Egypt – Sexual Abuse of Children: A Change in Curriculum

Her little arm flew up in the air with courage and enthusiasm as she said, “my daddy does that!!” Salma, the little 4 year old, did not have a clue of the shock and pain that her words were to cause the trainers for the next few years. This eager response came to the trainer saying “no adult can touch the private parts of my body” as they bravely (of course bravely, were in Egypt after all) touched their own breasts and pointed at their own bottoms and vaginas to indicate to the little people in front of them what they were talking about. Some private sessions with the child counselor revealed that this little girl had been sexually abused by her father for some time. When the brave little girl, with the brave little team who were doing pioneering work with the kids decided to involve her mother, she chose not to believe her daughter and threatened her back into silence telling her that all naughty children who lie, will go to hell. Salma, so far, is still suffering.

But it was this girl’s journey and the other stories that got this small group of changers to  keep working, to keep struggling and to keep promoting the need to grow so they can reach out to as many children and parents as they needed to, to bring about change, to equip them with the tools and courage needed to bring this taboo subject out in the open. It was when Sara found herself in the home of a sexually abused 12 year old girl confronting her father, with her brother and a body builder they’d recruited the help of standing outside the door of the house, that she knew the risks she would have to take to make her dream come true. But perhaps realising that the girls mother knew about the abuse and justified her husbands actions saying she was getting old and could no longer satisfy the man and her daughters had to help out, was an even bigger shock. Before appearing at this particular doorstep, the child had confided in Sara about the abuse and after discussing the risks, they both decided on confronting the father. 12-year-old Aya’s bravery paid off. Whether it was that Sara put the fear of god in the man threatening him with bringing charges against him, or whether her educational approach really made a difference, the important thing is that the father hasn’t touched Salma for six months.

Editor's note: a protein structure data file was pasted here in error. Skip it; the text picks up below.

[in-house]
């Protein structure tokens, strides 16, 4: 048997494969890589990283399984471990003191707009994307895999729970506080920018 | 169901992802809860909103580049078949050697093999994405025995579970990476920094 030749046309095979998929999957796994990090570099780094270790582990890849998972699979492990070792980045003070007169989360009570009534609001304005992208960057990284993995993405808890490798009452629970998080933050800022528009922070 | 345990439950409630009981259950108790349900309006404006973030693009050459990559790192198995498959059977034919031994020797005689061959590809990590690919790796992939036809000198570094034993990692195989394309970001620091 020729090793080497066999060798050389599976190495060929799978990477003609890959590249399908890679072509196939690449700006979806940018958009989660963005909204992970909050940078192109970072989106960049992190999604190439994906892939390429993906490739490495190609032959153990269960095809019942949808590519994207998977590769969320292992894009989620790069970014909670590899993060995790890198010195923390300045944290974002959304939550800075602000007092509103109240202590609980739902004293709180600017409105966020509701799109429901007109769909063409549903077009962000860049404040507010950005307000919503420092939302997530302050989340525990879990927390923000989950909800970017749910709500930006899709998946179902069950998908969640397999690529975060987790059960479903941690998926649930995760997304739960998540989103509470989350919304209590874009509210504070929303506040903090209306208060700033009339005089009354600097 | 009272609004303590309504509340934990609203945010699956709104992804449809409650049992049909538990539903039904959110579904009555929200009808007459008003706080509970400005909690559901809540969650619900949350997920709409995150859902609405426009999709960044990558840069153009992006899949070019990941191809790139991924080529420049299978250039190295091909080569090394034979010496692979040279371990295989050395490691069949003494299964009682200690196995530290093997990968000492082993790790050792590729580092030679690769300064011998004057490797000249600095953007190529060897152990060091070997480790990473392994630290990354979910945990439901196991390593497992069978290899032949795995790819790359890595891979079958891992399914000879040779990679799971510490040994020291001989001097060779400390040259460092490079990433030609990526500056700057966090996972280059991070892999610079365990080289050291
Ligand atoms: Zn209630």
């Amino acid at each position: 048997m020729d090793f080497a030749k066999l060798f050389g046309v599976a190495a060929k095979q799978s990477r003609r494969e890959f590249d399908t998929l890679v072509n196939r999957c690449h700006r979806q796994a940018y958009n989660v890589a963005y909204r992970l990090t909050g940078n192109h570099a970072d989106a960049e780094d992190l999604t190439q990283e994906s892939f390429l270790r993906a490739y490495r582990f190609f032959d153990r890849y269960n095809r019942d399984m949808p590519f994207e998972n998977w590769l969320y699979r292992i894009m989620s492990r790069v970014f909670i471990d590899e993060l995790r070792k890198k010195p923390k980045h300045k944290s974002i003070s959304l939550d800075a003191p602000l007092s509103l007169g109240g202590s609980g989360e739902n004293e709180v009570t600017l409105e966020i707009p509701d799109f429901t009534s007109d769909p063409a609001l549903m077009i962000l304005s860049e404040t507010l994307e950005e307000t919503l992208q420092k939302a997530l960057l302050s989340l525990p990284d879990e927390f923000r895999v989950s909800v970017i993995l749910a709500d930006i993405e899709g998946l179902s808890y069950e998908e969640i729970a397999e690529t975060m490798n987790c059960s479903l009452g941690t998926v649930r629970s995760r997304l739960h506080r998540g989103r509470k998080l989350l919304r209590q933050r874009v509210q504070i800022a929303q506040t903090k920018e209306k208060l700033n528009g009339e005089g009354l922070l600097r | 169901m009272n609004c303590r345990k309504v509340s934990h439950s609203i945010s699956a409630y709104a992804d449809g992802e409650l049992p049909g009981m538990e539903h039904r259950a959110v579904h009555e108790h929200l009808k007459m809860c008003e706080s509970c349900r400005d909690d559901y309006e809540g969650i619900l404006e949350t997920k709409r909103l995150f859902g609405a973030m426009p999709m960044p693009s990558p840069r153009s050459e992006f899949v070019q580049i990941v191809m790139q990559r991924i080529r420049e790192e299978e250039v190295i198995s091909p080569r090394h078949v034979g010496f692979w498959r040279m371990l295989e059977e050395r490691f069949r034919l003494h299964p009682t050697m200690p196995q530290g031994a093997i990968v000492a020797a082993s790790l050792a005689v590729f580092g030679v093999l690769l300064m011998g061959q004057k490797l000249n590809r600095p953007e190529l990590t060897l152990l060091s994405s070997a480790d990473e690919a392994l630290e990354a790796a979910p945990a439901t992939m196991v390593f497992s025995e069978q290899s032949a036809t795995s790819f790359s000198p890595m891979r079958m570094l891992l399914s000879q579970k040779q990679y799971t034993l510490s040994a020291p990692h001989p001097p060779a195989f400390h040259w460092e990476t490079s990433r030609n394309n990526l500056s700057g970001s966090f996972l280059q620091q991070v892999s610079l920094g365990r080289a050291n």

The little boy, who pointed at his 5-year-old classmate saying he takes him into the toilets to touch his penis revealed a case of abuse suffered by the other little child from his paternal uncle. Explaining the reason he took his classmate to the toilets to touch him, he said “He’s my friend and I love him, I love him so much and I wanted him to know I love him like my uncle shows me he loves me”. Kareem’s parents were extremely supportive and faced the uncle and have cut all ties, though they decided against bringing charges against him. The best story Sara recounts is of a 9 year old girl who was sexually assaulted repeatedly by the family driver. She worked with the family till she bought charges against him and is now counseling Heidi through her trauma.

You may be wondering, reader, why I am writing this blog about sexual abuse when this blog has focused on street children so far. The reason is linked to why I don’t fundraise for these children. I am witting this post, because it is not poverty that pushes children to the street, it’s violence. Much of this violence is sexual violence and abuse and so if you’re a parent and you haven’t raised your child’s awareness on how to say NO to sexual abuse, then your child, no matter what background they come from, are vulnerable to having no choice but to moving to the street.